No history to learn from: American working class consciousness is almost an oxymoron.
By David P. Hamilton / The Rag Blog / September 19, 2008
Class-consciousness: a basic some have and some don’t.
The pinnacle triumph of French socialism was triggered when Stalin changed his international policy in 1934. From the Bolshevik Revolution onward, the leadership of the Soviet Union had insisted that all socialist parties follow their model. In France, conflict over this dictate came to a head at a Congress of the Socialist Party in December 1920. The decision was whether to join the Third International by endorsing Lenin’s “Twenty-one Points”, a statement of principles that was “a break with the wartime reformism [and] the adoption of methods similar to those of the Bolshevik Party”.
The result was a classic left sectarian split. The faction that dominated the congress became the French Communist Party. Leon Blum led the minority, which became the French Socialist Party. But strength at the congress did not accurately reflect strength on the ground. The Socialist Party soon proved it could win more votes in parliamentary elections and was stronger among union members. The split became rancorous with Communists commonly referring to Socialists as “social fascists” who didn’t understand “scientific socialism”. The Socialist believed Communists to be unpatriotic sycophants of Moscow.
Then fascism began its march across Europe. First, Mussolini came to power in Italy in 1922 and initially earned widespread positive reviews. Then Hitler took over in Germany in 1933 and Franco initiated his right wing insurrection to overthrow the Spanish Republic in July 1936. It was mainly fear of a resurgent Germany that caused Stalin to change his mind. The new policy for the Third International directed member parties to form anti-fascist popular fronts that united all elements of the left under a common, reformist program, essentially the program of the Socialist Party, plus anti-fascism. The reunification of the socialists into “popular fronts” quickly led socialist led governments in Spain in 1935 and France in 1936, a first for both. For France, a country with a long history of vitriolic anti-Semitism, the Socialist leader, Leon Blum, was also the first Jewish Prime Minister. His ruling coalition was based on the legislative plurality of the combined Socialist and Communist Parties.
Immediately after Blum became prime minister, the country was swept by a huge wave of strikes, 12,000 of them, all in the private sector, 75% of which involved worker occupations of the workspace. Two million workers went out on strike in the middle of a depression regardless of the deep pool of unemployed. For the first time, the strikers knew that the government would not send in the troops.
On Sunday, June 7, 1936, the patronat, essentially the central committee of the capitalist class, met at Blum’s office with officials of the new government, plus Socialist Party, Communist Party and union leaders backed by the majority of the electorate and the strikers. It was not a fair fight. With the government on the side of an insurgent working class, the capitalist leaders felt largely helpless. In one afternoon, French workers won the right to organize unions, mandatory collective bargaining, union representation in the determination of workforce policy, a 15-17% wage increase, and amnesty for strike actions. The government also pledged to move instantly to pass legislation to establish the 40-hour week without loss of pay and two weeks paid annual vacations. Not surprisingly, membership in socialist parties and unions “rose by hundreds of thousands”. The French socialist movement probably won more in one Sunday afternoon as the US labor movement has won throughout its history.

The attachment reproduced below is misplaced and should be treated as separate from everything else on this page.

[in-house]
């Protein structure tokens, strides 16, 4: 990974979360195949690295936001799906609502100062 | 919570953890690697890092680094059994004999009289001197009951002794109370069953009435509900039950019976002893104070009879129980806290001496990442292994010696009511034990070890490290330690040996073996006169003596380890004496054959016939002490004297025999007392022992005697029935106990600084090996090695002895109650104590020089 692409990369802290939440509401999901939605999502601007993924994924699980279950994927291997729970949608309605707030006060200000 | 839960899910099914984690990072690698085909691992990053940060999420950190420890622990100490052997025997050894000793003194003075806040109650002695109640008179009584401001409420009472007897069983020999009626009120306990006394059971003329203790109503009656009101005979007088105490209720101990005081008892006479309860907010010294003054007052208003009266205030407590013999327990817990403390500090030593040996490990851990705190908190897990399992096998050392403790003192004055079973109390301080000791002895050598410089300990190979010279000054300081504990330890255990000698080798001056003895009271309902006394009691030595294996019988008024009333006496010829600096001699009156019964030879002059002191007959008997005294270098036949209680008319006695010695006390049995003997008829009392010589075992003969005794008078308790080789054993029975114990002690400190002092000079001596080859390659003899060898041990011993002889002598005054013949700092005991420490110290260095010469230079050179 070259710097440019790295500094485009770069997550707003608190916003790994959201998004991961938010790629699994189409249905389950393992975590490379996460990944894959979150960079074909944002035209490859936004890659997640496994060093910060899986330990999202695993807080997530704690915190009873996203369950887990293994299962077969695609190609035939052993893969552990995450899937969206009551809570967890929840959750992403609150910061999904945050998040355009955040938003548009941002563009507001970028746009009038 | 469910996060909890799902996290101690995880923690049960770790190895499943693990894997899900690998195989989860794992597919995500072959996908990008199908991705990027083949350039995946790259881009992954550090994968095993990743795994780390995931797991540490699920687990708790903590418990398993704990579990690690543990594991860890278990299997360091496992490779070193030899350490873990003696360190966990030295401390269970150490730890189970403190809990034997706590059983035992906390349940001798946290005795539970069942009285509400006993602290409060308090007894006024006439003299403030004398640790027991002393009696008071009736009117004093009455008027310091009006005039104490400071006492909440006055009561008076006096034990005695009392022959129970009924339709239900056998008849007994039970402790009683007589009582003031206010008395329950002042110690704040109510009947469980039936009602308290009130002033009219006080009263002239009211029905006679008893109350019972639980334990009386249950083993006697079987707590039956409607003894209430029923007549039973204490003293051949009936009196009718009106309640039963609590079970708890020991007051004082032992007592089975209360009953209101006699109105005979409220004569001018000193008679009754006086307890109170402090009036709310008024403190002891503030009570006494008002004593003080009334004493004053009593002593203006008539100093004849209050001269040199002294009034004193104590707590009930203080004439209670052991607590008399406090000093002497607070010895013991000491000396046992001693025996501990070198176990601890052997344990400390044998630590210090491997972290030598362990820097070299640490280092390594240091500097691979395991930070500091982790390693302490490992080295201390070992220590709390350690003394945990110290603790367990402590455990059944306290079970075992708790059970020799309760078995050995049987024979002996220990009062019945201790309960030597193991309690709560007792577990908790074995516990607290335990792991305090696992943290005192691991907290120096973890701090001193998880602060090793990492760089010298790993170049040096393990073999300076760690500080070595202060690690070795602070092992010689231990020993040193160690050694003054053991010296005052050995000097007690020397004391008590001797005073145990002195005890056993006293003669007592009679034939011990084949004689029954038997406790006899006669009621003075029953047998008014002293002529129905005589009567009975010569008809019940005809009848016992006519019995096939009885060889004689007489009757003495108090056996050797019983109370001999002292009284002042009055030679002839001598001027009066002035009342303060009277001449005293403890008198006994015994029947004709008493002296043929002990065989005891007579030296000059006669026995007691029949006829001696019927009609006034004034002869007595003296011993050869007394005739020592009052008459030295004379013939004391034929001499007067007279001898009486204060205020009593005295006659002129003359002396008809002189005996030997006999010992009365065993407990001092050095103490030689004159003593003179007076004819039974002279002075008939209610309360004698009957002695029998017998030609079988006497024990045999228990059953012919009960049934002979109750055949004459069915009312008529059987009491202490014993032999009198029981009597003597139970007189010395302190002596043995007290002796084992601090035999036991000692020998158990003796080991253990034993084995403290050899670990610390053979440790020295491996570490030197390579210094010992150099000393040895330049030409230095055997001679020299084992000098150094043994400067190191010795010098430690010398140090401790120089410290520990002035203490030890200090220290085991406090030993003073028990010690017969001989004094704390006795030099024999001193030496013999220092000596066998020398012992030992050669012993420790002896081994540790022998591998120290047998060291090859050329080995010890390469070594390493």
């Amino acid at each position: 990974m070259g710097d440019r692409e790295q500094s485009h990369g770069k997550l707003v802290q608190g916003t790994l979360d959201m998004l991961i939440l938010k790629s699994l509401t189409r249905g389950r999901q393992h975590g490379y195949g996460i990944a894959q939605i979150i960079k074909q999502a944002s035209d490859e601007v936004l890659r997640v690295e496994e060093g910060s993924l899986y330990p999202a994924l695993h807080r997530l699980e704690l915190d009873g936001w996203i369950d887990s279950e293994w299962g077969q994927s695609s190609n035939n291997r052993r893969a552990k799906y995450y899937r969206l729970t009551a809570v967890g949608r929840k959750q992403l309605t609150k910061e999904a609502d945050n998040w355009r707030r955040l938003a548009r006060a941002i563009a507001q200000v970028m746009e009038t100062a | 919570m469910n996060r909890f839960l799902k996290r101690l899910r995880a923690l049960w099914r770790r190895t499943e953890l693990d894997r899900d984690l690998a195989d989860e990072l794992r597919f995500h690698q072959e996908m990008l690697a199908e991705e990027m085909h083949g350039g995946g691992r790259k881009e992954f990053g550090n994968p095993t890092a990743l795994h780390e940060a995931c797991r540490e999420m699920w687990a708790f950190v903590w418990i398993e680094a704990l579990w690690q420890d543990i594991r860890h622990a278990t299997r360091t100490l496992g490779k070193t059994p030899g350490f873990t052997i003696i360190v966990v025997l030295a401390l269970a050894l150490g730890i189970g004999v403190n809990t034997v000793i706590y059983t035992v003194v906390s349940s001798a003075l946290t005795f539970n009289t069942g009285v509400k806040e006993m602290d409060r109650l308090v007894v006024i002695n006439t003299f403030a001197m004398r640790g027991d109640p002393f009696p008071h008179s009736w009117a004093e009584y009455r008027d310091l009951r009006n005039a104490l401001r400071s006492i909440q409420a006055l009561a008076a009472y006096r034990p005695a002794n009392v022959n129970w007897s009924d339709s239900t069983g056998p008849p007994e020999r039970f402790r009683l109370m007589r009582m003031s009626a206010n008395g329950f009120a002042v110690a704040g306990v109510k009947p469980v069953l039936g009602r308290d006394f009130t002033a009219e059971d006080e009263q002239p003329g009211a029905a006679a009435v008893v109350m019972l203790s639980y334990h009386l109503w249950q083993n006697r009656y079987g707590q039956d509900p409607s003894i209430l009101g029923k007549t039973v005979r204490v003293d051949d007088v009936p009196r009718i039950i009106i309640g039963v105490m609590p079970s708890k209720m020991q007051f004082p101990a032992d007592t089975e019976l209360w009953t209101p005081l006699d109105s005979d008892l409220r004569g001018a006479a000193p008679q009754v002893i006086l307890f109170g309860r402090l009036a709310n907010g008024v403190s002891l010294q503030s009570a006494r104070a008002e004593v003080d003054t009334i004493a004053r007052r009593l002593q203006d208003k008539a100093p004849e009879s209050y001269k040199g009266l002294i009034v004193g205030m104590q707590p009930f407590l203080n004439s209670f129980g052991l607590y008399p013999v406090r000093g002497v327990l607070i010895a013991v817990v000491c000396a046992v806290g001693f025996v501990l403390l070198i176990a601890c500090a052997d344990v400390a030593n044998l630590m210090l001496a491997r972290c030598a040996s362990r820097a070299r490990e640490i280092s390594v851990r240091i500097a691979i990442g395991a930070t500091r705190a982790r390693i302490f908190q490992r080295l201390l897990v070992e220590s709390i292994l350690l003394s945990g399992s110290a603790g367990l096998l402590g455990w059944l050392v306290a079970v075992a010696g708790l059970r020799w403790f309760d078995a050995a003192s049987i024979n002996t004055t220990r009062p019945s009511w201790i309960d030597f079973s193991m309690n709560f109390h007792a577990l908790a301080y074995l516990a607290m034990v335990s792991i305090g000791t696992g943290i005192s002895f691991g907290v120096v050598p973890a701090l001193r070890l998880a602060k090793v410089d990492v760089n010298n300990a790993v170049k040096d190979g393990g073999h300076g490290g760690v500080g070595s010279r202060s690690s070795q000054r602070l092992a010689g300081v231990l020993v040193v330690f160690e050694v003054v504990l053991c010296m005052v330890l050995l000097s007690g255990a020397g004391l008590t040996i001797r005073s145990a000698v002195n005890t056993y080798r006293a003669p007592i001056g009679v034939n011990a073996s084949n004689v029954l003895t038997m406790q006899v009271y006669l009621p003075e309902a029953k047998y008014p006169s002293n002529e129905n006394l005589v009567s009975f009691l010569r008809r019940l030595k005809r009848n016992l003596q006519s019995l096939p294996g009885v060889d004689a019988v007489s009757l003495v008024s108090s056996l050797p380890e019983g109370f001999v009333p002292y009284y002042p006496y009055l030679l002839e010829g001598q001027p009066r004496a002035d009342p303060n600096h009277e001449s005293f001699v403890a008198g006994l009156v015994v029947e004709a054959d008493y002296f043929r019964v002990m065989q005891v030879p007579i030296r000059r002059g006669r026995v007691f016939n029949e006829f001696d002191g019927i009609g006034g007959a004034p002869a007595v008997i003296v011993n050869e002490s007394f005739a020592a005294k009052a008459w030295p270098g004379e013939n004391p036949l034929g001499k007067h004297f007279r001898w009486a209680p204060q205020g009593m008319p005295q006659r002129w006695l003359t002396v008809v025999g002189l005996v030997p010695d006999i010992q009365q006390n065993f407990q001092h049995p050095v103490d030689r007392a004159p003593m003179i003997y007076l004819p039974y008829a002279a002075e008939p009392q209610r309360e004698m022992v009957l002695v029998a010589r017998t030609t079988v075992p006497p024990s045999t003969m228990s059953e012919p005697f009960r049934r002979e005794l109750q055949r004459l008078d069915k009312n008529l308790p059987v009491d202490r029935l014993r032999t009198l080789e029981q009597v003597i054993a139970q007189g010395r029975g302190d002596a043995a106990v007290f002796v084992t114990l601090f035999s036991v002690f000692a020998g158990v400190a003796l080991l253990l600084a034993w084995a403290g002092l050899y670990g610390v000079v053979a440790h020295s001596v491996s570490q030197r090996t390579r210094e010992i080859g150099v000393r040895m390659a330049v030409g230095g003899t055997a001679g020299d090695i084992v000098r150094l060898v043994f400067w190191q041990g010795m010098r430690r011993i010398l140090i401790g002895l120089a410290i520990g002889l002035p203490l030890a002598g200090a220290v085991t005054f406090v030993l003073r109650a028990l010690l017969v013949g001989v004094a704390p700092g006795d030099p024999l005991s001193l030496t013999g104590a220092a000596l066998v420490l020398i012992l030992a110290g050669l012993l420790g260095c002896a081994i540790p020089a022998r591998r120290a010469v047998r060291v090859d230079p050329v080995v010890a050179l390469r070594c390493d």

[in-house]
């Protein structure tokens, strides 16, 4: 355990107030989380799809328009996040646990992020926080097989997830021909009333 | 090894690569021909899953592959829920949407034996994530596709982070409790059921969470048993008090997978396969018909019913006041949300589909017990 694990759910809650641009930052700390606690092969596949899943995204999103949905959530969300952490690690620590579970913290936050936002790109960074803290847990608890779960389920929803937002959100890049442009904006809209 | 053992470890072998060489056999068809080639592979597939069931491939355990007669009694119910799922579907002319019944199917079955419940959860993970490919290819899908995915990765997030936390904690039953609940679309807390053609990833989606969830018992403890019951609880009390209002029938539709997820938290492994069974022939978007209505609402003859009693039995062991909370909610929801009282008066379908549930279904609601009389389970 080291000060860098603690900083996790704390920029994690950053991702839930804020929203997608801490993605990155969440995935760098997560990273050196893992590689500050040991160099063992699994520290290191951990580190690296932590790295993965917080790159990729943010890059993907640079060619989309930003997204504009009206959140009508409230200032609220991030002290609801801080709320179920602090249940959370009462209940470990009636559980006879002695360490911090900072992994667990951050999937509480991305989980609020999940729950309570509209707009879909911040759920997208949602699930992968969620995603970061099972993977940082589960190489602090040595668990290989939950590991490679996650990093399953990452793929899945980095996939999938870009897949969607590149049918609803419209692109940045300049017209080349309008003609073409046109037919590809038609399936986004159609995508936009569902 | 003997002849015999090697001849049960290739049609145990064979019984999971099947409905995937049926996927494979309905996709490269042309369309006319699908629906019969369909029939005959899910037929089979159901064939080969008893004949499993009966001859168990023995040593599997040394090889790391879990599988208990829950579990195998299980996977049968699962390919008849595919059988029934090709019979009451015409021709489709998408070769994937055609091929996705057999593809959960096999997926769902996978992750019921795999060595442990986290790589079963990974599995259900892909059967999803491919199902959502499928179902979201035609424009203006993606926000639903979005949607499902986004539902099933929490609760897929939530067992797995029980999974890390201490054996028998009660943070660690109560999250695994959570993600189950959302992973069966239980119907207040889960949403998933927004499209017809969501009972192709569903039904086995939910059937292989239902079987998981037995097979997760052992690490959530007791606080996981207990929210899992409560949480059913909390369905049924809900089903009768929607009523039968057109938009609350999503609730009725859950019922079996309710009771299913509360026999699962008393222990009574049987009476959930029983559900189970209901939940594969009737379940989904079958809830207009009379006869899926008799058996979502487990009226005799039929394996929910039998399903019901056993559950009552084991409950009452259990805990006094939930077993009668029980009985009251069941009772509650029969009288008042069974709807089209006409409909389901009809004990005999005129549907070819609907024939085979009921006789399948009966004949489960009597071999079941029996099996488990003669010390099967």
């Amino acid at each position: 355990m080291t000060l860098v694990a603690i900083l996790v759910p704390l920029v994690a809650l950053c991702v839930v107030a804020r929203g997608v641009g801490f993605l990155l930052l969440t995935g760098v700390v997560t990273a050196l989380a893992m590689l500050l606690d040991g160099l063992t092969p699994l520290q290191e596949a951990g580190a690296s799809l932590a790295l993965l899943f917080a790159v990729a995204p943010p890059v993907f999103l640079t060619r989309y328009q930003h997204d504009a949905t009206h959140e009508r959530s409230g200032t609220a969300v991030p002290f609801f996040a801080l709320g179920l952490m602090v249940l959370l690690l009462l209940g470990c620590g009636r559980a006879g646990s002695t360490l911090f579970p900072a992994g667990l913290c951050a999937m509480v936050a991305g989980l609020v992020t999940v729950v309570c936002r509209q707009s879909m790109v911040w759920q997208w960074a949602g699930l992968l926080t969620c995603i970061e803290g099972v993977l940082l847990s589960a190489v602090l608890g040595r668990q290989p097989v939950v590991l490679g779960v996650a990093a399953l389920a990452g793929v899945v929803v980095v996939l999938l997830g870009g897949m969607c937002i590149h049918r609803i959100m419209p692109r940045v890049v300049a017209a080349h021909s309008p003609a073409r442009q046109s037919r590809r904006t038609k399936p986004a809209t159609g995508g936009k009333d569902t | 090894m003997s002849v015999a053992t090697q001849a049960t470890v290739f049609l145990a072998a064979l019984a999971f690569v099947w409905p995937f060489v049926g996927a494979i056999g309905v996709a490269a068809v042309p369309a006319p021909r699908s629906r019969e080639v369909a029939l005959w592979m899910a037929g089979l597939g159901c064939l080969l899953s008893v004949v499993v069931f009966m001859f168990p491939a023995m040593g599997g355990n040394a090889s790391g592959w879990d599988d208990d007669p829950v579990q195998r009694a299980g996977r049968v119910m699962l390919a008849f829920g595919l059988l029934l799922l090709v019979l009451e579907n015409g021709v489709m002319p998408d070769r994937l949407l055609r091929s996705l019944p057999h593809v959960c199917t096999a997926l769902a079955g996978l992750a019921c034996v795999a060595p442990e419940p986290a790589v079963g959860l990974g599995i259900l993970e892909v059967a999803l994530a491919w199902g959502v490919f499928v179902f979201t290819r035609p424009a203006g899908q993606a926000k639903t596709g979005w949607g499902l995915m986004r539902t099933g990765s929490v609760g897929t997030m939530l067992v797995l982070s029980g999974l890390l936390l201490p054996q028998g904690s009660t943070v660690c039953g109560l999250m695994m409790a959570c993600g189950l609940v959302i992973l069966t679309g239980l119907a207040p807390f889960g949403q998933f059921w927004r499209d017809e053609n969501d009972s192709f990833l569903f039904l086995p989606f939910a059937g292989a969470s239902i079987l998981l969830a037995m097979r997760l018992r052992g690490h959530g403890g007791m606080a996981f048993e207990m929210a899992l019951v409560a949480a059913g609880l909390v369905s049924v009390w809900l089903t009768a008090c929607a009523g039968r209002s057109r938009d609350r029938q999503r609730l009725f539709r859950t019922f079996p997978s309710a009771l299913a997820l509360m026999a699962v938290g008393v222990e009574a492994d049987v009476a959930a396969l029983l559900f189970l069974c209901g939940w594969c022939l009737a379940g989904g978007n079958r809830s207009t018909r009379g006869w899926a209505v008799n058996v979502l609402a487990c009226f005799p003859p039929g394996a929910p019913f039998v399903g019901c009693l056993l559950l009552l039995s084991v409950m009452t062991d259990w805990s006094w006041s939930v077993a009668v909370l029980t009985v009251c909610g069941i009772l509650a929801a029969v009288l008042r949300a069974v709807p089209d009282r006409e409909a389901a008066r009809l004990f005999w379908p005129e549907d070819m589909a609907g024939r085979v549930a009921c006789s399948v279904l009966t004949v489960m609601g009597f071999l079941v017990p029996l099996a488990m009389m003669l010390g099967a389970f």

This socialist victory has now been taught for generations by public school teachers, their union being a one of the most stalwartly socialist of French unions. A positive depiction of socialism’s achievements has been standard curriculum for French students since the end of WWII. Because of this general consensus, the great majority of French people are well aware of the benefits they, their parents and their grandparents have all received as a result of the actions of socialist movements; eventually including national healthcare, mass transportation, paid education, public housing, lengthy unemployment compensation, guaranteed pensions, the 35 hour week, a month’s paid vacation and self respect. Hence, the French have a relatively high degree of class-consciousness, an entrenched awareness of the very tangible benefits socialism has brought their society and them personally. Bourgeoisie and proletariat are, indeed, both French words.
In the United States, our basic problem is that this consciousness is negligible among American workers. They have never had their own socialist government. They have the only non-socialist labor movement in the world. Their unions, although weak, remain under continuous and unrelenting assault by the capitalist class, its media minions and government functionaries. Not surprisingly, American unions are today a shadow of their former limited selves, more a relic than a major force in American society. American capitalist hegemony has effectively fought the development of class-consciousness among American workers. That’s a lot to overcome.